While many factors lead to a long, healthy life, these countries have a lot in common. Many of them lack pollution and make a healthy work/balance and controlling stress a high priority. They also eat meat very rarely if ever and find protein in fish and tofu while loading up on local fruits and vegetables.

By Sara Novak, Planet Green

Planet Green is the multi-platform media destination devoted to the environment and dedicated to helping people understand how humans impact the planet and how to live a more environmentally sustainable lifestyle. Its two robust websites, planetgreen.com and TreeHugger.com, offer original, inspiring, and entertaining content related to how we can evolve to live a better, brighter future. Planet Green is a division of Discovery Communications.

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How Climate Affects Your Health

How Climate Affects Your Health

 How Climate Affects Your Health

My knee says a storm is coming…

The word “holistic” is used extensively to describe complementary forms of health care. But what does holistic really mean?

My definition of a holistic system of medicine is one that considers a person’s health in the context of the whole life of the patient. This includes the patient’s given constitutional tendencies, lifestyle choices (e.g., exercise, sleep patterns, etc.), the foods that a person consumes (including drugs and alcohol), emotional life, social life, and the external physical environment in which the patient lives — including climate and weather.

Chinese medicine was developed from the belief that we are deeply connected to, inseparable even, from our environment. It is helpful to understand how different external environments can influence the internal environment of our bodies.

6 Doctor-Tested Ways to Keep a Cold Away

In my last article, I discussed the various functions of qi. One of those functions is to protect against “invasion” from pathogenic influences. If our qi is strong enough, we can be exposed to harsh environments and not be too negatively impacted. If our protective qi is not strong enough, then environmental pathogens can penetrate into the body. When your mother told you to “bundle up” before you went into the cold or wind, she was telling you the same thing. Specifically, in Chinese medicine, when you catch a cold or the flu, it is said that the wind has invaded the body. When this happens, it often carries with it other environmental energies, such as heat, cold, or dampness. Wind invasions are characterized by sudden onset, aversion to drafts, and symptoms that change rapidly or move around, like the wind. If the wind has carried heat into the body, we say that a person has a “wind-heat” invasion. In addition to symptoms of wind, their symptoms will also be heat-related, manifesting in a fever, sweating, a red and irritated sore throat, strong thirst, or a fast pulse. A “wind-cold” invasion reflects symptoms of wind, plus cold symptoms such as chills, fear of cold, tightness in neck and shoulders (because cold makes the body contract and causes pain), headache, and a lack of sweating and thirst.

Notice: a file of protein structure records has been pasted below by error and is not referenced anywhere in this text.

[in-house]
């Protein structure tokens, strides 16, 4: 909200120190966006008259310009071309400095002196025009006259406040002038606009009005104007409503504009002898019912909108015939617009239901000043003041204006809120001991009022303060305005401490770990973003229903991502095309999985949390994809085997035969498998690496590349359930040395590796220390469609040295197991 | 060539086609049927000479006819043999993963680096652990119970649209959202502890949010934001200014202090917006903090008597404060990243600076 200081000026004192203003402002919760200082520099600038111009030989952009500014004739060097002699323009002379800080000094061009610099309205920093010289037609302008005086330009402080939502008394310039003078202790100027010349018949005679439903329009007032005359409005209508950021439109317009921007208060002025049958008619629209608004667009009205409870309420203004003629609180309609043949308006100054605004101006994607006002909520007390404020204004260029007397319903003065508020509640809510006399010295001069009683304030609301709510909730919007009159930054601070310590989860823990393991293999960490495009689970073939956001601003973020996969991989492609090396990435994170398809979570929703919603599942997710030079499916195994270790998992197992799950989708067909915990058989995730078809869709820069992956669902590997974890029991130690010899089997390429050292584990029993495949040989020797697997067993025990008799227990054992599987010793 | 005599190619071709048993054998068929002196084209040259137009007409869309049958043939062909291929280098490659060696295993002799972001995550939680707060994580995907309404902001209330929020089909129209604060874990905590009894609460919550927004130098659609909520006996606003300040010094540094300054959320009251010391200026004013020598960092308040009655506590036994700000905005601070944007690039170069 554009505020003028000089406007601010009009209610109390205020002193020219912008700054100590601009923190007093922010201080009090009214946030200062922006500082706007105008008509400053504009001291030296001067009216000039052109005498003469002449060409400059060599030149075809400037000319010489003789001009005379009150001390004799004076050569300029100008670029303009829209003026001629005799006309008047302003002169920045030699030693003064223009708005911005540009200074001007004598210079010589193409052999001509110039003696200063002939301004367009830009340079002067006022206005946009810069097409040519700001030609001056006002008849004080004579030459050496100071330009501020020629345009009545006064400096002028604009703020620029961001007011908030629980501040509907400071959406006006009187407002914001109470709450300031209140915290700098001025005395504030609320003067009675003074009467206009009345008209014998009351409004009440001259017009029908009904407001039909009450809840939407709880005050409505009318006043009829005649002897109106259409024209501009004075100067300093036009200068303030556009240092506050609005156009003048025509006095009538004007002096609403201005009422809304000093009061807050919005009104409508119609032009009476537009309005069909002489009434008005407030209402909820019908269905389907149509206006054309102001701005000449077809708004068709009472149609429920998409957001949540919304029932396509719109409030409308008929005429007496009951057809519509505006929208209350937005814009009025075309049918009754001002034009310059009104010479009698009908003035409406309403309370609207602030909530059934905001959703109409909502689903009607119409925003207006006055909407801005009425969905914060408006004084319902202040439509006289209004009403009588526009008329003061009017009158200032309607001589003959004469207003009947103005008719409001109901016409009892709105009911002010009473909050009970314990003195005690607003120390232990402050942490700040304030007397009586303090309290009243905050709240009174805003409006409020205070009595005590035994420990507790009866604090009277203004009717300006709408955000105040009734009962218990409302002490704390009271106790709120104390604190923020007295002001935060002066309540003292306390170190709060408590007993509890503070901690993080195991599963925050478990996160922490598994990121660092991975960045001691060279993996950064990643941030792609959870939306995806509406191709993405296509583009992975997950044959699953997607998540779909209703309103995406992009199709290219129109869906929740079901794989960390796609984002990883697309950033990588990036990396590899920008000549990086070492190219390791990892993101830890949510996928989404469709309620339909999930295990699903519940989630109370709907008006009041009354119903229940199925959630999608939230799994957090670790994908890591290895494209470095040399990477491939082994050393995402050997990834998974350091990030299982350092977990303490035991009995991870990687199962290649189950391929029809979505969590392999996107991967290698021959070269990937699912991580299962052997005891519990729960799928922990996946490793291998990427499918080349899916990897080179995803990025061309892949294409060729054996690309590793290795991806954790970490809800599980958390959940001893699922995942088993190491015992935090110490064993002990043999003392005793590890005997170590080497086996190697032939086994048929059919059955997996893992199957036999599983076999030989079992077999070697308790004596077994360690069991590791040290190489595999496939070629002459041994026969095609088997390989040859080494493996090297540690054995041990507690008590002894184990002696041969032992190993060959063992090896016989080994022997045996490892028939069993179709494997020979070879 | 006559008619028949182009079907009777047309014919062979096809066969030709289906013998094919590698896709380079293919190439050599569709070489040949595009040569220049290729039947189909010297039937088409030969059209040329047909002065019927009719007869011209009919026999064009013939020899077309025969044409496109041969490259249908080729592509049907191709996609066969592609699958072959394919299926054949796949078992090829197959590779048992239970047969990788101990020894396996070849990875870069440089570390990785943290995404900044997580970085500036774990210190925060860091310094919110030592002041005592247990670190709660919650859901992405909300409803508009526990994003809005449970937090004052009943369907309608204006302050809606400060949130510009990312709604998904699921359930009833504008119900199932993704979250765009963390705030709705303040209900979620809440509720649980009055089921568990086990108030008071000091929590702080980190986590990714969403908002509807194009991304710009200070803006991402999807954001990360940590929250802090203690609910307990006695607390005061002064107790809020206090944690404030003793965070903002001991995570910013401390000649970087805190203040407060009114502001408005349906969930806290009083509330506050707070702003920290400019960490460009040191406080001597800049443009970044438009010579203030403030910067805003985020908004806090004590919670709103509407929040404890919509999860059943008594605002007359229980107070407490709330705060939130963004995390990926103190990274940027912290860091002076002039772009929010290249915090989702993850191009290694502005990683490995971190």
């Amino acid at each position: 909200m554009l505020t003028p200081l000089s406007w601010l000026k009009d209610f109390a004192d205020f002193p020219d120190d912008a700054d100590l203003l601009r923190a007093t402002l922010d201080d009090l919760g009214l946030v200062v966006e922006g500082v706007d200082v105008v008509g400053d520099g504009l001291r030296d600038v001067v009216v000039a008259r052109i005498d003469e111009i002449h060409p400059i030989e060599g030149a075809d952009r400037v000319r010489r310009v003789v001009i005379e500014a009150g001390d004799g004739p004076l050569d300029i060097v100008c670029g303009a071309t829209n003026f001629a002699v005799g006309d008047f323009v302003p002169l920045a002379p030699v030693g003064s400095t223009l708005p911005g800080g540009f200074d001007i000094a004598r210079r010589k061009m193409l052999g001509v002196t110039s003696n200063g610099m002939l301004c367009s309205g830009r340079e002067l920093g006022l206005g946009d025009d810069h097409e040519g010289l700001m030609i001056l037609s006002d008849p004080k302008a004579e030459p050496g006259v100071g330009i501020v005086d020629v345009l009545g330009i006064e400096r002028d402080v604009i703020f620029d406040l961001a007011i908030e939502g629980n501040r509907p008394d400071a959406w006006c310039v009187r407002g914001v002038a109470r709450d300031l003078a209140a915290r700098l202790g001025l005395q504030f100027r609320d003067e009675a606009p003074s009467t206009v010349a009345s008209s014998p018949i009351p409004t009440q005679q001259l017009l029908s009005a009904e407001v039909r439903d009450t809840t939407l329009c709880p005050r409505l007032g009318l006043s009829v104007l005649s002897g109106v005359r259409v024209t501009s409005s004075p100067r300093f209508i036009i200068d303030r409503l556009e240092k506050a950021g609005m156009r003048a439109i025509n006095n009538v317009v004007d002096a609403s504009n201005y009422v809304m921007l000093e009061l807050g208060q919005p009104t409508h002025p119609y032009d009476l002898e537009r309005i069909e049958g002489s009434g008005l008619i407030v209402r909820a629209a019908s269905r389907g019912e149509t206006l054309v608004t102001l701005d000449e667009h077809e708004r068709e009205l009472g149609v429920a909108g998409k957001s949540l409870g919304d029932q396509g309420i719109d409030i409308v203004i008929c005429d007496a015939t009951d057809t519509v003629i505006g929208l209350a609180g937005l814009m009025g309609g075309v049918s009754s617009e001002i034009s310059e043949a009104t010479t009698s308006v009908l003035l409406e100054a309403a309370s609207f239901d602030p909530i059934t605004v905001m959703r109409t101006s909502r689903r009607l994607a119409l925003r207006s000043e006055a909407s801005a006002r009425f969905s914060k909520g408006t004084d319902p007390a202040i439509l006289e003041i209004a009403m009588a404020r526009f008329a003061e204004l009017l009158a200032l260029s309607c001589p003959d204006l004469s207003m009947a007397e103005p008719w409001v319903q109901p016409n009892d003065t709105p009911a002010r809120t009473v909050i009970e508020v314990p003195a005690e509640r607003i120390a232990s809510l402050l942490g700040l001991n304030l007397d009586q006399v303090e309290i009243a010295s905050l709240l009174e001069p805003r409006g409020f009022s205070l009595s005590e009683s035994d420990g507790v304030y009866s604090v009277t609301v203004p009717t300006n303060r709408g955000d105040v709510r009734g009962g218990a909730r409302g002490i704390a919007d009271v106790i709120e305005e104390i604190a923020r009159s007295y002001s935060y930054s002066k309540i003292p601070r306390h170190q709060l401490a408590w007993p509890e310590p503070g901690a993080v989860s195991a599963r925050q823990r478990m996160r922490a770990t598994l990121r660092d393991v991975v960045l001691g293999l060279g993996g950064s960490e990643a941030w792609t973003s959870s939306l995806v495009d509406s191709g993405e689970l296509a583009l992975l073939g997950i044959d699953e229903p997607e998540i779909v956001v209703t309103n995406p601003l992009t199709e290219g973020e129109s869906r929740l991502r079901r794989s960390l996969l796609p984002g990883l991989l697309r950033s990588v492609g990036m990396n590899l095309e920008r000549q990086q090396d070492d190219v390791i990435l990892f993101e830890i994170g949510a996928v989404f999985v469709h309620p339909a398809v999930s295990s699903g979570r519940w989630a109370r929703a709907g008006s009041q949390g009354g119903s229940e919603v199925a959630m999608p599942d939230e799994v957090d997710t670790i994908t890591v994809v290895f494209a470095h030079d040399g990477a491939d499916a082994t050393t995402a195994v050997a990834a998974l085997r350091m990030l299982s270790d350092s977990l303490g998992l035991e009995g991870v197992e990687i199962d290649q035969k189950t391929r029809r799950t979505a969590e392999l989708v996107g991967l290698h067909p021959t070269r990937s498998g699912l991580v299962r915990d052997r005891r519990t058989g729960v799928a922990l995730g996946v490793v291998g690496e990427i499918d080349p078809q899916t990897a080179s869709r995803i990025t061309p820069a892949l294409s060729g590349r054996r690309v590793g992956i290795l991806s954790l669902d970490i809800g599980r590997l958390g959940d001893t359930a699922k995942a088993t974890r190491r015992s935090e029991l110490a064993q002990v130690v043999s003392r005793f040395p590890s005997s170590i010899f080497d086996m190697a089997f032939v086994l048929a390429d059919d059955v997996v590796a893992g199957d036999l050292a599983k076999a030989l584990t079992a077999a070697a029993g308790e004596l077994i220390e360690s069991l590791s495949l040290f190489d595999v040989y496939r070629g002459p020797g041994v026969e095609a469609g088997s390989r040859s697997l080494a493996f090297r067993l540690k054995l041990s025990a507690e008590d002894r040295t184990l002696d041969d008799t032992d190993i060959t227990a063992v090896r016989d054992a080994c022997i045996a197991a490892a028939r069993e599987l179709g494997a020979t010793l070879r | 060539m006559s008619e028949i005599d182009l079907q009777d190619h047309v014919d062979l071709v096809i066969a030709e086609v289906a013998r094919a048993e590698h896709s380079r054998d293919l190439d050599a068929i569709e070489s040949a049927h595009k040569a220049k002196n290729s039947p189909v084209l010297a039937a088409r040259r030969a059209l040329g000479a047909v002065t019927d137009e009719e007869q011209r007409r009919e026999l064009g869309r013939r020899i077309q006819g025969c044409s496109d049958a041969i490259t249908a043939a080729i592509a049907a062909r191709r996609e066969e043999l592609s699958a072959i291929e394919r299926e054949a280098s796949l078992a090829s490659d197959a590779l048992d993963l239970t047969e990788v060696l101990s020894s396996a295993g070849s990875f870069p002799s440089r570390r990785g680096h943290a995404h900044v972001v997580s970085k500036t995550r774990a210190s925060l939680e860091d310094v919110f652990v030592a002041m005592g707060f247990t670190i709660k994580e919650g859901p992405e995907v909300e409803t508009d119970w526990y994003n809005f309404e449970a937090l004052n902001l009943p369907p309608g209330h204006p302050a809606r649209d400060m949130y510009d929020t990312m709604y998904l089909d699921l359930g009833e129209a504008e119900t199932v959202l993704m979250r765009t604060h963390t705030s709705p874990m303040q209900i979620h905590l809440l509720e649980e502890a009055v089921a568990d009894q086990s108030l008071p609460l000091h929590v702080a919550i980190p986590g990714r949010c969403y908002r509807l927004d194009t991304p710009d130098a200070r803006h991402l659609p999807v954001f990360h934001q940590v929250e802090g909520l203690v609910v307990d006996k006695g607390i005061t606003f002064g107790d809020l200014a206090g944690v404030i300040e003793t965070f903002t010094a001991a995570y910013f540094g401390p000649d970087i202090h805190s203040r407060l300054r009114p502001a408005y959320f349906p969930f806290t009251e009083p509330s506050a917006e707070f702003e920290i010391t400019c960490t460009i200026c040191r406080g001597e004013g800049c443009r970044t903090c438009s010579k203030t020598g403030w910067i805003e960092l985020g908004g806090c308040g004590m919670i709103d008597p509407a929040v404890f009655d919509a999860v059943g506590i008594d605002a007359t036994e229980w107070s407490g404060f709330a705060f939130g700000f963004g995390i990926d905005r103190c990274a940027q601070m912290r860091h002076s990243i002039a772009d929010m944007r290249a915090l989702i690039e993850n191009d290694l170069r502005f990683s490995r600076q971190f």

While some symptoms are caused by invasion from the outside environment, other diseases are created by internal factors, namely, the emotions.The Chinese name five destructive emotions: worry, anger, fear, sadness and over-joy (mania). A relaxed, emotionally-balanced state is ideal. Each emotion affects a specific organ and the body’s qi in a predictable way. Other factors include a weak constitution, excessive sexual activity, traumatic injury, and poor dietary habits. The amount of sexual activity that is considered “healthy” varies from person to person, but is related to a person’s age, inherent constitutional strength and the state of qi or health. Generally, the younger and healthier a person is, the more sexual activity he or she can have without negatively impacting health. Even diseases that have been caused from emotional or other factors will often have symptoms or characteristics that mimic environmental energies. For example, the symptoms of neurological disease — tremors, for example — often mimic the shaking movements of wind, while oozing sores, yeast overgrowth, excessive nasal mucus or other discharges reflect the energy of wet or damp weather.

 

Why do some people have symptoms that worsen with cold weather, while others suffer more in hot weather?

People with imbalances that reflect environmental energies often have symptoms that worsen when the weather is similar to their internal imbalance. People with internal heat (from internal or external causes) have symptoms that worsen in hot weather and feel better in cold weather. Those with internal cold will have symptoms that worsen in cold weather and feel better in hot weather. We all know people who seem to be able to predict that a storm is coming from the way their arthritic joints feel. This can be explained because the arthritis may have a “damp” component, worsening as the humidity increases with the approach of damp weather.